The Committee believes that the comparison of individuals with specific learning disabilities to ‘most people’ is not problematic unto itself, but requires a careful analysis of the method and manner in which an individual’s impairment limits a major life activity. For the majority of the population, the basic mechanics of reading and writing do not pose extraordinary lifelong challenges; rather, recognizing and forming letters and words are effortless, unconscious, automatic processes. Because specific learning disabilities are neurologically based impairments, the process of reading for an individual with a reading disability (e.g. dyslexia) is word by word, and otherwise cumbersome, painful, deliberate and slow throughout life.
How does a person get a testing accommodation?
Most test providers have forms where a request can be made. An accommodation should be provided where the applicant has documentation that demonstrates a consistent history of a diagnosis of a disability, with a recent evaluation by qualified professional who has made a face to face evaluation. The earlier and more consistently an evaluation is provided, the better likelihood of the approval of the accommodation request, however, there are methods to demonstrate the existence of a disability without early evaluations, such as observations by parents or educators and a series of psycho educational testing. Under the new ADA regulations, once a test taker receives accommodations for post secondary school testing, such as the SATs or the ACTs, those accommodations should be presumptively accepted by other testing agencies.

Update on the Settlement between the Department of Justice and the Law School Admission Council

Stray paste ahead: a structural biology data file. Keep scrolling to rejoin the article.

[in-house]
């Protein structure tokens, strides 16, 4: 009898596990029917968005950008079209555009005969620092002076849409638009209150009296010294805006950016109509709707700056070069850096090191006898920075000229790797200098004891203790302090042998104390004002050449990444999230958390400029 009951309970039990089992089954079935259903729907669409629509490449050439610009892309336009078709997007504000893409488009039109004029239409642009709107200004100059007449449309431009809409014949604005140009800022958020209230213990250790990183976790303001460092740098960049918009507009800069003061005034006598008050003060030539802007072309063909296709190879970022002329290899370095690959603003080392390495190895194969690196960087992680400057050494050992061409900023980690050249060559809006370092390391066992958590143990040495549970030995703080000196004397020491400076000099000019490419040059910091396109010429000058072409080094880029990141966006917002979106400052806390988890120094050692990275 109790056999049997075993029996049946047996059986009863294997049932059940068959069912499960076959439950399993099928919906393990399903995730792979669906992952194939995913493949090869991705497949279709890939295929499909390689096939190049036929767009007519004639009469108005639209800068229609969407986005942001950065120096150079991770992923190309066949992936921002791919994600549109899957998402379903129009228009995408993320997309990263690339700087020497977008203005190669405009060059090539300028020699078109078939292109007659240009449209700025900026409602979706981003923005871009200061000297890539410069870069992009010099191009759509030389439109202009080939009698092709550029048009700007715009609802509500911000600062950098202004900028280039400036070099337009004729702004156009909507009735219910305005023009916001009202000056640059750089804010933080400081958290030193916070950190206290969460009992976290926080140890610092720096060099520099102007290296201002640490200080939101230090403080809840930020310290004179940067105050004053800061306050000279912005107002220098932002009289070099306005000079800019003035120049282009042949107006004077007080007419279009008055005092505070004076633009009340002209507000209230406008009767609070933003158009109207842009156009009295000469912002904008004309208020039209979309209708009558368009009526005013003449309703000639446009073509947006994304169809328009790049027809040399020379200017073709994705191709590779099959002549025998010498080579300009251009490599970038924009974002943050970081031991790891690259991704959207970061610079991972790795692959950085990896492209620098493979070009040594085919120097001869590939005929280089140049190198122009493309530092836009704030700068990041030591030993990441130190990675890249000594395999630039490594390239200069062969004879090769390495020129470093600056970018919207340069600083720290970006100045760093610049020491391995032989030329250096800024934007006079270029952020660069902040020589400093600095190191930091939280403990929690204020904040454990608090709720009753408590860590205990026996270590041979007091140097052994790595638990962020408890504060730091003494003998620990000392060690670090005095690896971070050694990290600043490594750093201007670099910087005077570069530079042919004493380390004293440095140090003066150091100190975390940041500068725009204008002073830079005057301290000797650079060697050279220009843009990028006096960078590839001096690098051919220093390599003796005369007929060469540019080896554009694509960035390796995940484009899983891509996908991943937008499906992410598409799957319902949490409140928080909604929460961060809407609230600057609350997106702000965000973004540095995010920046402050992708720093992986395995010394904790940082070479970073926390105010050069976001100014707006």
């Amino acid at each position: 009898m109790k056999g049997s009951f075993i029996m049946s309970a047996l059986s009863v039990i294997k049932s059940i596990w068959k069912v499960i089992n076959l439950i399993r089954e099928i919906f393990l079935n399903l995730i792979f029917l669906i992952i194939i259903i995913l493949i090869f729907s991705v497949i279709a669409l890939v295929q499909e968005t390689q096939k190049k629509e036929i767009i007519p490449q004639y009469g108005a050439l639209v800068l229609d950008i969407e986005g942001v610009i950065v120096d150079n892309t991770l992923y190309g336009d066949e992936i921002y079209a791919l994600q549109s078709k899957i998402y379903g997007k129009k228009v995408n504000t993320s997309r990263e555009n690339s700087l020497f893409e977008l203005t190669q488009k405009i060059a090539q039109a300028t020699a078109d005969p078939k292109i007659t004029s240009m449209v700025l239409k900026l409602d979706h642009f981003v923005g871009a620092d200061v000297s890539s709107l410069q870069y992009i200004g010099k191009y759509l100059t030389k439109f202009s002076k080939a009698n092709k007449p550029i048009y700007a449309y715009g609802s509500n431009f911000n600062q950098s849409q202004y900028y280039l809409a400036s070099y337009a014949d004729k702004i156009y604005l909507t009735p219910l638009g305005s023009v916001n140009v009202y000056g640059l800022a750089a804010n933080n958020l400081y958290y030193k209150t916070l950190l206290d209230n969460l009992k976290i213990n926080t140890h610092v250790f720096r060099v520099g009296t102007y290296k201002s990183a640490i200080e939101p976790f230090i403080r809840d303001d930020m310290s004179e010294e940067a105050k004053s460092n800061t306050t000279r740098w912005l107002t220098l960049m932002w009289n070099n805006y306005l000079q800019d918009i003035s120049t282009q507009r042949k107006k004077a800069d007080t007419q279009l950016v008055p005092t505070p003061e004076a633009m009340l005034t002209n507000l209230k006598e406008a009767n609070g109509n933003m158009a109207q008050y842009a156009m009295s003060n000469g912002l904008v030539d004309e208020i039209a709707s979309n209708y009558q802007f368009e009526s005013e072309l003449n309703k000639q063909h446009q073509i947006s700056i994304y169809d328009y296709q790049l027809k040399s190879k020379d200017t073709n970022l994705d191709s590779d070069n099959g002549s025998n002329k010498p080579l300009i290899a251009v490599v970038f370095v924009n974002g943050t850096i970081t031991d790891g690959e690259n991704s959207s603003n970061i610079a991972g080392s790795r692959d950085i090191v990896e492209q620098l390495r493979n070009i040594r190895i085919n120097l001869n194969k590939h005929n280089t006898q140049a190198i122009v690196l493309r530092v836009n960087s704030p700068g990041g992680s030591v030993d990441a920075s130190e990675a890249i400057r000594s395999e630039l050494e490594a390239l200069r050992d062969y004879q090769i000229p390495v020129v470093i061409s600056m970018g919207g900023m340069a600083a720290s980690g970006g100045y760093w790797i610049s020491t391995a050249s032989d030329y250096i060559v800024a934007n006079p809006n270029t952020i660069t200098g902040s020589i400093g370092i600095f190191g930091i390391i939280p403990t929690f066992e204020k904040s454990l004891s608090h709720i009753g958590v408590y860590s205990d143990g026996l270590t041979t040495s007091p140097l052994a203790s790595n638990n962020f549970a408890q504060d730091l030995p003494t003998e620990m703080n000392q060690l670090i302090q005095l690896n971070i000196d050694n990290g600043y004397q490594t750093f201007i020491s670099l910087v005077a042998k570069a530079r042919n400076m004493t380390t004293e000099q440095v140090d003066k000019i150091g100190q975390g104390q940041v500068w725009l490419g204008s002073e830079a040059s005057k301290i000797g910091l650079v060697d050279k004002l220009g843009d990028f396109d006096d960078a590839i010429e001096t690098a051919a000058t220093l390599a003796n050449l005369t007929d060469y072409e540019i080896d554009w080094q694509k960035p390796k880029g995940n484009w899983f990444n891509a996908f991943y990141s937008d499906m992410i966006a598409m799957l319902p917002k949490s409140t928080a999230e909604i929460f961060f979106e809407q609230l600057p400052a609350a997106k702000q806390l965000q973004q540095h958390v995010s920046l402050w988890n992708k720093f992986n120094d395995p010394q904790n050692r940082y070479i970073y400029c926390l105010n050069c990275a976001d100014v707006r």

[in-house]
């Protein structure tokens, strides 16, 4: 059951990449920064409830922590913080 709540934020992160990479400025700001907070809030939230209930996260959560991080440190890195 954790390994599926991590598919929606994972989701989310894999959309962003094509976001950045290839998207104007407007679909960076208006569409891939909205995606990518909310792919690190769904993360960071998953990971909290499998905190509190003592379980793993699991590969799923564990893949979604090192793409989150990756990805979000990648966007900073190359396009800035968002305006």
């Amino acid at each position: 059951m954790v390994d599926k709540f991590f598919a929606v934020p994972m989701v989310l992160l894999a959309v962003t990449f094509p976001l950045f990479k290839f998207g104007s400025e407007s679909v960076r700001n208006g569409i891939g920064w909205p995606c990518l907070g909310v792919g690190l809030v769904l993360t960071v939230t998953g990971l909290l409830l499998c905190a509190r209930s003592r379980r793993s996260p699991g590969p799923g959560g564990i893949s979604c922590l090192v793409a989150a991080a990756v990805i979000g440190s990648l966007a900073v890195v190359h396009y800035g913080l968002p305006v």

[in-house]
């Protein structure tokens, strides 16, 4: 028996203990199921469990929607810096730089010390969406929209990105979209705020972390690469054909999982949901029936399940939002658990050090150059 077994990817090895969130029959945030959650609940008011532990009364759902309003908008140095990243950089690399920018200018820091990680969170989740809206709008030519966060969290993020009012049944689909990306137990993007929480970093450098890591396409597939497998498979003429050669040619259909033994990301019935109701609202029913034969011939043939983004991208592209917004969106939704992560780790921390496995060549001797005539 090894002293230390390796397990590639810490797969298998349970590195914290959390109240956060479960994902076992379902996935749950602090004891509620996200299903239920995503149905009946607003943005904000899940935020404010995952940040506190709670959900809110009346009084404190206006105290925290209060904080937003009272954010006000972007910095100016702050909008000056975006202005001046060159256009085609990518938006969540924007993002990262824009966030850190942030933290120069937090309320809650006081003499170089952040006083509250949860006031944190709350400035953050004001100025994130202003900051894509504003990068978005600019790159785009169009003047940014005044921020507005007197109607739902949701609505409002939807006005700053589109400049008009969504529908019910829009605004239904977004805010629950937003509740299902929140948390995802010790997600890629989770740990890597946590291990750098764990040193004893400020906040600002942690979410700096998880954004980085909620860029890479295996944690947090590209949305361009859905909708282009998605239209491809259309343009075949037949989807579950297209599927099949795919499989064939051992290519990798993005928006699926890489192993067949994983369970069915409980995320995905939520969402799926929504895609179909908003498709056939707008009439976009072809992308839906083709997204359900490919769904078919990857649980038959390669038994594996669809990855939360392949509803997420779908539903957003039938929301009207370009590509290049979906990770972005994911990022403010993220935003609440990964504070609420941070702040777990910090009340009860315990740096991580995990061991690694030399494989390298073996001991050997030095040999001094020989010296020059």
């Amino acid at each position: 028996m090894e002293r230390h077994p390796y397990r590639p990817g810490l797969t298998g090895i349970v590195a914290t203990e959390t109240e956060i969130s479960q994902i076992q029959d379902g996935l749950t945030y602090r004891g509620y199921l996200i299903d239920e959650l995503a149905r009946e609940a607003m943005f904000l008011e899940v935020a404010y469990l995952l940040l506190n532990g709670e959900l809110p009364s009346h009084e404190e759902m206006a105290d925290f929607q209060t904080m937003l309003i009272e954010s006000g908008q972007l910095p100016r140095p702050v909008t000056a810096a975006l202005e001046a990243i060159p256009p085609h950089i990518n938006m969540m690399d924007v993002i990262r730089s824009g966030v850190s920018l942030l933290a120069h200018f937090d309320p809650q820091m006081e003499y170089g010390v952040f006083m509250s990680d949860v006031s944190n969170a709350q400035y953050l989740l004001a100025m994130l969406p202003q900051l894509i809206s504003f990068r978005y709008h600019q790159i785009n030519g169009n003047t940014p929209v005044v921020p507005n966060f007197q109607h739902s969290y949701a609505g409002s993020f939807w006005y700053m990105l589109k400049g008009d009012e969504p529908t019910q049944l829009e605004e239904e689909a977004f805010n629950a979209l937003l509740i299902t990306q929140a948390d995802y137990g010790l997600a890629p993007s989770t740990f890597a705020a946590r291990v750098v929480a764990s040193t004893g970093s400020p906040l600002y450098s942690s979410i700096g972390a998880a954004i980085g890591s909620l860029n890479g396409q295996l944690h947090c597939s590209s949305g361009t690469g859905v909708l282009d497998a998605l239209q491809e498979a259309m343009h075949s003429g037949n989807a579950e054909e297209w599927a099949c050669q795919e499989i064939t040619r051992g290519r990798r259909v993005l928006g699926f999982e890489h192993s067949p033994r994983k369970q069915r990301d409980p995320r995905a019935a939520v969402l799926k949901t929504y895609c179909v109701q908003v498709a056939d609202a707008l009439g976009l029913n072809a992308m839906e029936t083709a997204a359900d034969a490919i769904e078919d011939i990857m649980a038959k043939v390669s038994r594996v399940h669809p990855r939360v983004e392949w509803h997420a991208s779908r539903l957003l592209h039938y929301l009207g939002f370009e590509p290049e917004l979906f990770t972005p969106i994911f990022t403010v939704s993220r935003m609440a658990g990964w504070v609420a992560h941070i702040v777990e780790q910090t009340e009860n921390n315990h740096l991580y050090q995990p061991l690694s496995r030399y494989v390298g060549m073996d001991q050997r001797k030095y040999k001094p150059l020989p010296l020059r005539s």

By: Rachel Goldstein   

In Volume 5 of DIG’s newsletter, Litigation Director Matthew Dietz, discussed the Department of Justice’s May 2014 announcement of a settlement with the Law School Admissions Council (LSAC), the administrators of the Law School Admission Test (LSAT), for violations of the Americans with Disabilities Act for denying disability accommodations for test takers.

The settlement provides damages to the class, as
a $6,730,000 nationwide compensation fund was established
for individuals who requested testing accommodations for the LSAT between January 1, 2009 and May 20, 2014.
This amount will be split equally between all persons who timely notify the class administrator and submit a claim. There are
approximately 6,000 people who are eligible to receive funds from the class settlement.
If you applied for testing accommodations on the LSAT between January 1, 2009 and May 20, 2014 you may be eligible for a monetary award. To be considered for payment from the compensation fund, you must submit completed claim forms
within one hundred and eight days from the time
that the claims administrator sends notice to all persons on